ESTIENNE, Charles (1504-1564) and Jean LIEBAULT (d. 1595); - Gervase MARKHAM (1568-1637), editor
Maison Rustique, Or, The Countrey Farme ... Now newly Reviewed, Corrected and Augmented, with divers large Additions
London: Printed by Adam Islip for John Bull, 1616. Small folio, bound in sixes. (10 5/8 x 6 3/4 inches). Woodcut illustrations in text, ornamental headpieces and woodcut initials. , 732, pp.
Expertly bound to style to full period calf, covers with central gilt device, spine with raised bands in six compartments, lettered in gilt in the second, the others with a repeat decoration in gilt.
Provenance: Bridgewater Library (armorial bookplate on front endpaper)
First edition of Markham's revised English translation of Charles Estienne and Jean Liebault's important late 16th century work on husbandry, gardening and country living.
In this work, Markham, the most prolific English writer on agriculture and farming in the first half of the 17th century, adapts an earlier work by Charles Estienne (aka Charles Stevens, in English). "It was first published in Latin as the Praedium Rusticum in 1554. Charles Estienne himself translated it into French and Liebault brought it out shortly after Estienne's death in 1564. Surflet's first English translation appeared in 1600" (Hunt). This first Markham editiion, based on the Surflet translation, is noted for its additions, as well as its rarity. Fussell refers to this adaptation of Estienne's work as among Markham's most important works on general farming.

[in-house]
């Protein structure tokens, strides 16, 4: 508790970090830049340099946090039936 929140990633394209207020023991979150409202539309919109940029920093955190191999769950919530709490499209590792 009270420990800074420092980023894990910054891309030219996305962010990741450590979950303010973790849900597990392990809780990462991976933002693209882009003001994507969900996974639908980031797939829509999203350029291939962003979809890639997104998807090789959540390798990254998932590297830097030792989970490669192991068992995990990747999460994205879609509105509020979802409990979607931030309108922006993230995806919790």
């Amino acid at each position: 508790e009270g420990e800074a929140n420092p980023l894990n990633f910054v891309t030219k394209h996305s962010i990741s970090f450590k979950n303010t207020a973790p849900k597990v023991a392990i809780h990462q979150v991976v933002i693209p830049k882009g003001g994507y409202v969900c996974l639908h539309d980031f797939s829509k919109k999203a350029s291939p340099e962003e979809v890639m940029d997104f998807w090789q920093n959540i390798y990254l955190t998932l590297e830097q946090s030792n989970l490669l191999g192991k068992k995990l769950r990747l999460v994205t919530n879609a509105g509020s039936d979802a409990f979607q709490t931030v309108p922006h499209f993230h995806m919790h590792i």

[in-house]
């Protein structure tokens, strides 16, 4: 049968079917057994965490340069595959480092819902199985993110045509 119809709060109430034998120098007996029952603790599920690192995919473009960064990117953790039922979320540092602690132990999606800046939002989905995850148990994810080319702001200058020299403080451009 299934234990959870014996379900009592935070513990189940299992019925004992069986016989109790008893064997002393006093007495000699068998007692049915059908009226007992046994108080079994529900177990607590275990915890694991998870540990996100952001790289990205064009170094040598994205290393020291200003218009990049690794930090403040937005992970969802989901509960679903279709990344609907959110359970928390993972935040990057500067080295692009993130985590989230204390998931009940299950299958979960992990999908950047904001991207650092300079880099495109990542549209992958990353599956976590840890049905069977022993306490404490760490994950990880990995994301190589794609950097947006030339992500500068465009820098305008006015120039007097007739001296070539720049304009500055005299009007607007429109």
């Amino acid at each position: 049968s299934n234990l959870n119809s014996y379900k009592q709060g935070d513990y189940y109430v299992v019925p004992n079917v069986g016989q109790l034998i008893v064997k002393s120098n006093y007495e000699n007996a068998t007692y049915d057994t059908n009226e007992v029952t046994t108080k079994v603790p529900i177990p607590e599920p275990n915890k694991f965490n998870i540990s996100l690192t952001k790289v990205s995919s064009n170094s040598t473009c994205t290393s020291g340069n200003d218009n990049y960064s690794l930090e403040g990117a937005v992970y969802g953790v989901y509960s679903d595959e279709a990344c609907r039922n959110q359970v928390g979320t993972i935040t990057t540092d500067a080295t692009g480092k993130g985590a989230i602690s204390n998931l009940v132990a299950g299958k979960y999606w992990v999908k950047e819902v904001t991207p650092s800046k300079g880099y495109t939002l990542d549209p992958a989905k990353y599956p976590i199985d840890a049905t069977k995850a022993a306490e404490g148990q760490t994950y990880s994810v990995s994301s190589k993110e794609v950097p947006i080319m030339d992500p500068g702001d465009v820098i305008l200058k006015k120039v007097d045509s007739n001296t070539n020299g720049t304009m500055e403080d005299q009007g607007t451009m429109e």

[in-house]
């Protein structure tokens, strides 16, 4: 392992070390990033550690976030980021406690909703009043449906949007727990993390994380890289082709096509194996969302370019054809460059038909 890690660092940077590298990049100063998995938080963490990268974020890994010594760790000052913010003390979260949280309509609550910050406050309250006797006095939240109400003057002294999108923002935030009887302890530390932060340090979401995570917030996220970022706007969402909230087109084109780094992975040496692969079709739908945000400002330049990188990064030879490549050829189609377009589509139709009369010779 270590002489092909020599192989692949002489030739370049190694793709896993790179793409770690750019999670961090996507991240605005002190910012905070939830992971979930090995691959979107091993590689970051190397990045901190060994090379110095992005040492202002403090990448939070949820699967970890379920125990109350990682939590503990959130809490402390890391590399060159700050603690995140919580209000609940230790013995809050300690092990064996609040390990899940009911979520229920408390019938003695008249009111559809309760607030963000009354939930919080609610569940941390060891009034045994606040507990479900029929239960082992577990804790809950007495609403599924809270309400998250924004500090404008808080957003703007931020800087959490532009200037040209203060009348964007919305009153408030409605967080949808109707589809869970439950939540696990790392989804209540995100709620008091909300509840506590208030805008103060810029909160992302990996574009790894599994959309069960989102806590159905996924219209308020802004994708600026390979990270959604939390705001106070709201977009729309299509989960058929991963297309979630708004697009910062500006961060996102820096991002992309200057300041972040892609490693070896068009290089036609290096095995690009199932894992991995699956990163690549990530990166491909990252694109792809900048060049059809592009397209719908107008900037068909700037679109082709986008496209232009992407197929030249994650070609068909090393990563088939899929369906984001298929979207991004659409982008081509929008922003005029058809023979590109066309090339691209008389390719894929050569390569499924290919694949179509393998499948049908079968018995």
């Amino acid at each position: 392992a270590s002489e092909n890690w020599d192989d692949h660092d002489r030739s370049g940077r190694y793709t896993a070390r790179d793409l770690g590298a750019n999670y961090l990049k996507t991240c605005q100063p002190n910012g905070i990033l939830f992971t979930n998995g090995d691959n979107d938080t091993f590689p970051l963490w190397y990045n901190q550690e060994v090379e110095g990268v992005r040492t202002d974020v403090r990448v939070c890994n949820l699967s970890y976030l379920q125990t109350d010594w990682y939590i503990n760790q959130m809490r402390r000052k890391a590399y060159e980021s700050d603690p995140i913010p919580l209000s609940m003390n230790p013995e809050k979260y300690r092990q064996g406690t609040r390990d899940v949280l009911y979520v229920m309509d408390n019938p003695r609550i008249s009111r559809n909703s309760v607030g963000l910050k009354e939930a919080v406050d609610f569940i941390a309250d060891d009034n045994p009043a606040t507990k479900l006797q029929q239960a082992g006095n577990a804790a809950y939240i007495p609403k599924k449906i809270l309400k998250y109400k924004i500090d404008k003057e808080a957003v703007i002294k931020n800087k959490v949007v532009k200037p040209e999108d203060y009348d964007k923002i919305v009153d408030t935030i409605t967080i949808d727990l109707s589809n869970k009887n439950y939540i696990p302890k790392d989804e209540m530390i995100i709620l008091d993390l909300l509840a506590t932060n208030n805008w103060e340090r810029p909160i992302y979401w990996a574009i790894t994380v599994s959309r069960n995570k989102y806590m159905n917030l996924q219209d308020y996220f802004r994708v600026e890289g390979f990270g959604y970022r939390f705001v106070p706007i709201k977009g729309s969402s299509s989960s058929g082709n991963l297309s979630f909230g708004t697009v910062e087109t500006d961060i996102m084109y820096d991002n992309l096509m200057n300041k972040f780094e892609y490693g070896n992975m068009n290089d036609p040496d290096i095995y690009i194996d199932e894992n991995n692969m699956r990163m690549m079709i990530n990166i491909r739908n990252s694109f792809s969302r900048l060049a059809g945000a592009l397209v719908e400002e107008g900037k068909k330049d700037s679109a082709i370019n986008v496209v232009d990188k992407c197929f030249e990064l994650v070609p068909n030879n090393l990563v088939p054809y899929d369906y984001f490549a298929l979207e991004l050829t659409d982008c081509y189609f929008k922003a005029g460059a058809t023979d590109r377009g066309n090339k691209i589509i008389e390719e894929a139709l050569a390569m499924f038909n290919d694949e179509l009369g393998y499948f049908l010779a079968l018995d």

The text on verso of the title, under the caption The Contents, gives an accurate description of the work: "There is contained in this last Edition, whatsoever can be required for the building, or good ordering, of a Husbandrymans House, or Countrey Farme; as namely, to foresee the changes and alterations of Times; to know the motions and powers of the Sunne and Moone, upon the things about which Husbandry is occupied: as to cure the sicke labouring Man; to cure Beasts and flying Fowles of all sorts; to dresse, plant or make Gardens, as well as for the Kitchen, and Physicke use, as also in Quarters..." The description continues touching on a variety of subjects, including the planting and care of trees, the keeping of bees, the making of wine and beer, on distillation, as well as on hunting and hawking.
The illustrations include several full-page woodcut plans for knot gardens (pp. 257-275), a garden labyrinth (p. 276), a tobacco plant (p. 217), plus large woodcuts of a cow (p. 99) and horse (p. 138) with references to various ailments, among others.
A complete copy of a scarce book, often found defective.
McDonald, p. 90; Bitting, pp 146-47; Fussell, p. 28; Goldsmiths 451; Hunt 202; Kress 353; Arents 123; Poynter 31.1; STC 10549; ESTC S121357.